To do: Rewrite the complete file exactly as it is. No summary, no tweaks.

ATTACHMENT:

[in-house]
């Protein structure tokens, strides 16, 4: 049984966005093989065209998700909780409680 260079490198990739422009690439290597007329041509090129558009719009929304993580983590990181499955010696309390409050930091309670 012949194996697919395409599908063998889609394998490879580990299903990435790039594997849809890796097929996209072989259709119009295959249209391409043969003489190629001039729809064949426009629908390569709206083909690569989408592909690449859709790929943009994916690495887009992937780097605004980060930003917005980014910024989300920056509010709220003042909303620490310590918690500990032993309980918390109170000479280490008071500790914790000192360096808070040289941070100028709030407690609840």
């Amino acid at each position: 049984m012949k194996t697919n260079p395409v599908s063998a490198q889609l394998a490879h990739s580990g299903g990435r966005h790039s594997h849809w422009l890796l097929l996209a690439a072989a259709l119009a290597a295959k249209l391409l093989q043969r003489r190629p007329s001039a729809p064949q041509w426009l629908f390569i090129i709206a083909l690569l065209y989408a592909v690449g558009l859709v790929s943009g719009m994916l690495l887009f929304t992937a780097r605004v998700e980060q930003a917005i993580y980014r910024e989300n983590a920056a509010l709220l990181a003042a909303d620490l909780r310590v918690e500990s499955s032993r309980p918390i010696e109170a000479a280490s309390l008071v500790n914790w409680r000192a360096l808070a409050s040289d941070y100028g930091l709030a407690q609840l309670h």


[in-house]
């Protein structure tokens, strides 16, 4: 049984966005093989065209998700909780409680 260079490198990739422009690439290597007329041509090129558009719009929304993580983590990181499955010696309390409050930091309670 012949194996697919395409599908063998889609394998490879580990299903990435790039594997849809890796097929996209072989259709119009295959249209391409043969003489190629001039729809064949426009629908390569709206083909690569989408592909690449859709790929943009994916690495887009992937780097605004980060930003917005980014910024989300920056509010709220003042909303620490310590918690500990032993309980918390109170000479280490008071500790914790000192360096808070040289941070100028709030407690609840």
């Amino acid at each position: 049984m012949k194996t697919n260079p395409v599908s063998a490198q889609l394998a490879h990739s580990g299903g990435r966005h790039s594997h849809w422009l890796l097929l996209a690439a072989a259709l119009a290597a295959k249209l391409l093989q043969r003489r190629p007329s001039a729809p064949q041509w426009l629908f390569i090129i709206a083909l690569l065209y989408a592909v690449g558009l859709v790929s943009g719009m994916l690495l887009f929304t992937a780097r605004v998700e980060q930003a917005i993580y980014r910024e989300n983590a920056a509010l709220l990181a003042a909303d620490l909780r310590v918690e500990s499955s032993r309980p918390i010696e109170a000479a280490s309390l008071v500790n914790w409680r000192a360096l808070a409050s040289d941070y100028g930091l709030a407690q609840l309670h």